Toronto just went back into lockdown. It's frustrating. We are tired of this pandemic. But going into lockdown the second time is not the same. I've learned a few lessons, and they will shape how I go about the next few weeks.

There is something terribly ironic about being in lockdown. On the one hand, the past several months using Zoom have reminded me that I miss people. I want to commune physically, to feel the warmth of a person's hand, to smell the familiar fragrance of a friend's home, to live as a bodily creature. The pandemic has made me crave my relationships.

And yet, the pandemic positions me to continue placing functions over relationships. The world is accessible through a screen. I more frequently turn to online retailing, a practice that cuts out human interaction, to obtain products without any of the inconvenience of personalities. I am urged to live life in the online world.

This is understandable. After all, I cannot be in person, so what other choice do I have? But the problem is that growing accustomed to online services will carry into post-pandemic days. I await accessibility and little friction on an anonymous screen. But relationships and people are not convenient. It's why we so often prefer messaging over talking on the phone. In her book Reclaiming Conversations, Sherry Turkle points out that we can have the conversation on our own terms, and we do not need to respond to slight inflections of the voice or pauses that signify human uncertainty. “Because, face-to-face, people ask for things that computers never do.” Texting certainly has its own etiquette, but it is nowhere near the complexity of live conversation. Human interaction is messy. Importing those same expectations into communal life will not lead to rich relationships.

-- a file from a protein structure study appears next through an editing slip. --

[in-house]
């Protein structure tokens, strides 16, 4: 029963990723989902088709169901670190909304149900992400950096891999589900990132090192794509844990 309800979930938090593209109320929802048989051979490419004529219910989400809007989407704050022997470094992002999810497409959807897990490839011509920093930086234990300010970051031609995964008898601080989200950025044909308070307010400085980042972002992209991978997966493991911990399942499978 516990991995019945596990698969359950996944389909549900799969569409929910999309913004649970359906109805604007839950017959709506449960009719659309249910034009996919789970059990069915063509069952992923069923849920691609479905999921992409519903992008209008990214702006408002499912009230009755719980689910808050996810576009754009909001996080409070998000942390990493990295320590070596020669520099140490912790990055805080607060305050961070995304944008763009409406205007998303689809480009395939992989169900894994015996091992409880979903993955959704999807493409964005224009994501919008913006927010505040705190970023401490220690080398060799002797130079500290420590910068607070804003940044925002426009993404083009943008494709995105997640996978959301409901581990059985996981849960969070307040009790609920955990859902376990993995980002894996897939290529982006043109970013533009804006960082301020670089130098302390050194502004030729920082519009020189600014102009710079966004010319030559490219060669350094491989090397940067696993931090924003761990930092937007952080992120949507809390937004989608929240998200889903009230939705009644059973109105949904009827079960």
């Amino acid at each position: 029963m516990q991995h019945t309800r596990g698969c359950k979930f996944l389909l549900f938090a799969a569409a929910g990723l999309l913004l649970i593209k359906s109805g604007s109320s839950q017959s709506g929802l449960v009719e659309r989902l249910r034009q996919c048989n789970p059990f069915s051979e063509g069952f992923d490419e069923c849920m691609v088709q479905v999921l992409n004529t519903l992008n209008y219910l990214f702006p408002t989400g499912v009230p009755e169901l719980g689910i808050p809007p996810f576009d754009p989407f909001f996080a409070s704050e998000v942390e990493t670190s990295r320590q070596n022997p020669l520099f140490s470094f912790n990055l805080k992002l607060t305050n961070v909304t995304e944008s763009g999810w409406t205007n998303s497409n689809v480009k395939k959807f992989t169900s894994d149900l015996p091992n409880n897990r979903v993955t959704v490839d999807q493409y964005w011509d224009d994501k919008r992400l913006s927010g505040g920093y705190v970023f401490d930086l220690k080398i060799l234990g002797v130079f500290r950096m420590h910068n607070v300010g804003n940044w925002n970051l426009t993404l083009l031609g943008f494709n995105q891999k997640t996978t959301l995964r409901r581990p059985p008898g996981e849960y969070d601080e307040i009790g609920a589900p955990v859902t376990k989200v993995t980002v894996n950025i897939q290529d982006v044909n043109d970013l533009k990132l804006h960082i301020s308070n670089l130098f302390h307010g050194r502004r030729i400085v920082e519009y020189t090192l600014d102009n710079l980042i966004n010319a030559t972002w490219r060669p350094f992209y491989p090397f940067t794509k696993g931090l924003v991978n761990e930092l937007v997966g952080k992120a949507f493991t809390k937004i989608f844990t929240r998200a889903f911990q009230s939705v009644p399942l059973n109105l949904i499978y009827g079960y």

The first time this pandemic locked us down, we scrambled for solutions and turned to online forums. Staring down our second wave, how can we mitigate growing accustomed to the impersonality of online life as a necessary tool without reshaping our entire approach to life?

There is room for resistance. This isn't feasible for everybody. But for instance, it has been interesting to see that many small retailers refuse to go online. Economists will point to the costs and benefits of setting up an online retailing system. I am sure this plays a role. But I wonder if there is more going on ─ what if the small shop around the corner exists not simply to sell a product but to be a presence in the community? Being online doesn't help that. At least not in the way that they hope.

I'm not against online retailing. It has tremendous benefits and can truly help people. On top of that, large companies like Amazon exist precisely because they meet a need that has been otherwise difficult to satisfy. But I feel the discontent growing with things that cannot be satisfied in cyberspace alone. When I get my coffee, I want my beverage, but I also want to be greeted by a familiar face.

Now that we're in lockdown once more, relational opportunities have been taken away. Yet I'm wary of jumping back into online life insofar as it shapes me to expect convenience and efficiency over the complexities of community. I try not to Zoom friends with my video off while doing something in the background, especially if the whole point is to connect and not simply relay information. I generally don't attend events that I otherwise would never have considered simply because they are offered online. Reducing some inefficiencies, like a long commute to work (especially isolated in a car) is generally welcome, but I consider my online interactions more carefully now. Online or not, I’m a relational creature. I want to keep acting like one.